On our team, since going agile, we've also been trying to narrow down and understand just how much documentation is actually required. I can share with you what we've learned up to now.
Before anything else, make sure to read this article on Agile/Lean Documentation. Very good read.
Secondly, I would strongly advise you to reconsider producing design documents after preliminary work on stories. We've tried that before and it has proven to be a waste. In the middle of the last release we've decided to update the design docs ONLY AFTER the code for the story is delivered. And now I'm thinking even that is too soon.
You need to ask yourself why you want to do design docs prior to coding. For us these were the reasons:
- We as a team need to understand how the story will affect the design.
- Having design documents has proven useful when new (or temporary) members join the team or when returning to code that no one has worked on for over a year. So they are useful for organizational memory to help understand how the code works.
- Design documents are useful for maintenance engineers who may need to troubleshoot the code after the release.
To satisfy (1) you do not need to produce an actual design document. Your team should still have a design phase prior to coding, but that phase can be as simple as a 15 minute session in front of a whiteboard or a napkin. You do not need to produce an actual document that will take hours (if not days) to write just to discuss the design changes.
(2) or (3) are not needed during development of the current story and more than likely they will not be needed for several subsequent iterations.
Also keep in mind that every time a team member is writing/updating design docs, that's the time that code is not being written. When you write docs before actual code, there is almost 100% chance that they will require to be updated because once you start coding design always ends up being altered. And even if you write design docs after the code, as our team has learned, refactoring from subsequent stories still alters the design.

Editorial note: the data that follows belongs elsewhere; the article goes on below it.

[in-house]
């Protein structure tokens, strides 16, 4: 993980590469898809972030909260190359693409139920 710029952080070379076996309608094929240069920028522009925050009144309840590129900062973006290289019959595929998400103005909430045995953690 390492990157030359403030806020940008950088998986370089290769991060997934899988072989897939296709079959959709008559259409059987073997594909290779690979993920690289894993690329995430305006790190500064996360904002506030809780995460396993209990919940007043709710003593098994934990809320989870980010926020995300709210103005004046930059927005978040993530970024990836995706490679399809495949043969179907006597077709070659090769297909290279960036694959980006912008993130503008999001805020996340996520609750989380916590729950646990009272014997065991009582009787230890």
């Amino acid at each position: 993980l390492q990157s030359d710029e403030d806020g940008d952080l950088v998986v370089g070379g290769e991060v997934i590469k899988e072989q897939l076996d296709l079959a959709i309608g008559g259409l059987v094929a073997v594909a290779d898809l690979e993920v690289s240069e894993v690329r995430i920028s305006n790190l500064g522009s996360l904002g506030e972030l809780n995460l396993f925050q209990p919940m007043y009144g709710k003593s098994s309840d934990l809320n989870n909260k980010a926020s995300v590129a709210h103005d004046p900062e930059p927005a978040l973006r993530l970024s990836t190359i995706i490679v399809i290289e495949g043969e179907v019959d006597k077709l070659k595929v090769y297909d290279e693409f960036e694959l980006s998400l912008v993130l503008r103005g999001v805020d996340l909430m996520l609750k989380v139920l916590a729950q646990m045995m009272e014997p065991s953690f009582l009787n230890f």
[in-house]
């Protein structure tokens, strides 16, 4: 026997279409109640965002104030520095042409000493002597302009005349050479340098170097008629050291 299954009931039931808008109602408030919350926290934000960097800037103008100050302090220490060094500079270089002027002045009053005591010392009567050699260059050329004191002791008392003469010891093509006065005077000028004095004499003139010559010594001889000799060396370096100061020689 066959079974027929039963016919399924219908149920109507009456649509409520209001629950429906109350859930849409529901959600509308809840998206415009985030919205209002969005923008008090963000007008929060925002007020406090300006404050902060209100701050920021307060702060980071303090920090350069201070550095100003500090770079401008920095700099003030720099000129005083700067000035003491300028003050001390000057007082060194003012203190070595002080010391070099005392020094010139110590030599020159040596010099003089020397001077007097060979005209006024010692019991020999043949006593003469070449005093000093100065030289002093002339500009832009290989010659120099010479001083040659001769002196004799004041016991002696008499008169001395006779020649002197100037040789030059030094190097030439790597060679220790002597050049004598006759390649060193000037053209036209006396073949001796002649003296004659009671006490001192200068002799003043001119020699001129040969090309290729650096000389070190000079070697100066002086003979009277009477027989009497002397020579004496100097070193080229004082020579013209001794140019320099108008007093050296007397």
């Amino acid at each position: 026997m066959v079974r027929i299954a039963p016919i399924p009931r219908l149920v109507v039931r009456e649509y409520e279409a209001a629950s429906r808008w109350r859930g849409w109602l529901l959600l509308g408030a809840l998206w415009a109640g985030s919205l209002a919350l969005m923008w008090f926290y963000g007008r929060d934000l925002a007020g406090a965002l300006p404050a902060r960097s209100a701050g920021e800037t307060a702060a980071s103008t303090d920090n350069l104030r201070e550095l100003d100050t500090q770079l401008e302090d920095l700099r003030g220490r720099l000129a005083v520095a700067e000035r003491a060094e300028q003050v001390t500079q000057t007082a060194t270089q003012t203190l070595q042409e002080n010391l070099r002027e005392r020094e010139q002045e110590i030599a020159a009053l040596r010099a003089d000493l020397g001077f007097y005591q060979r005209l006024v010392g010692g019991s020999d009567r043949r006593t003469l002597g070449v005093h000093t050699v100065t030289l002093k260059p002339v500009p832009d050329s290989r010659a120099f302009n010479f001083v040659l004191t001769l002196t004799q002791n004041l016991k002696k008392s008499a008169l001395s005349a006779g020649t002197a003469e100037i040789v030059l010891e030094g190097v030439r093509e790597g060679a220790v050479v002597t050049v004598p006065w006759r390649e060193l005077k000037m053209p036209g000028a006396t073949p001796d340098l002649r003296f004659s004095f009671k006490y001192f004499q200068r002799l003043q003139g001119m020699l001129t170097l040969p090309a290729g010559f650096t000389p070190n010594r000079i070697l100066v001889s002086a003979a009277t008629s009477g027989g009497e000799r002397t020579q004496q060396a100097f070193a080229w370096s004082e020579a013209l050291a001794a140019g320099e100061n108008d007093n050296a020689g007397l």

So what I would recommend:
- Initially produce temporary designs/models enough so that your team can have an intelligent conversation prior to coding. Do not expect to keep these and do not waste time on formalizing them.
- Only produce official design documentation if someone will need it (i.e. your team has a real need for organizational memory)
- Only produce design documentation on code that has been stabilized. There's no point trying to document a module that keeps being changed in every iteration.
- Produce design documents which fully describe a module (or portion of the product). In the past we used to write design docs which documented the changes that have to be made. Those docs were completely worthless as soon as the release was done.
- Keep the document very high-level. If you write 20 pages covering architecture and very high-level design, that document will a) actually be read by other people and b) will help people get familiar with general layout of your code. For details people can go straight into the code. If you write 700 pages of detailed specification, they will almost always not match reality, it is too much for anyone to read and you will end up having to maintain and update 700 pages instead of 20 whenever future changes are made.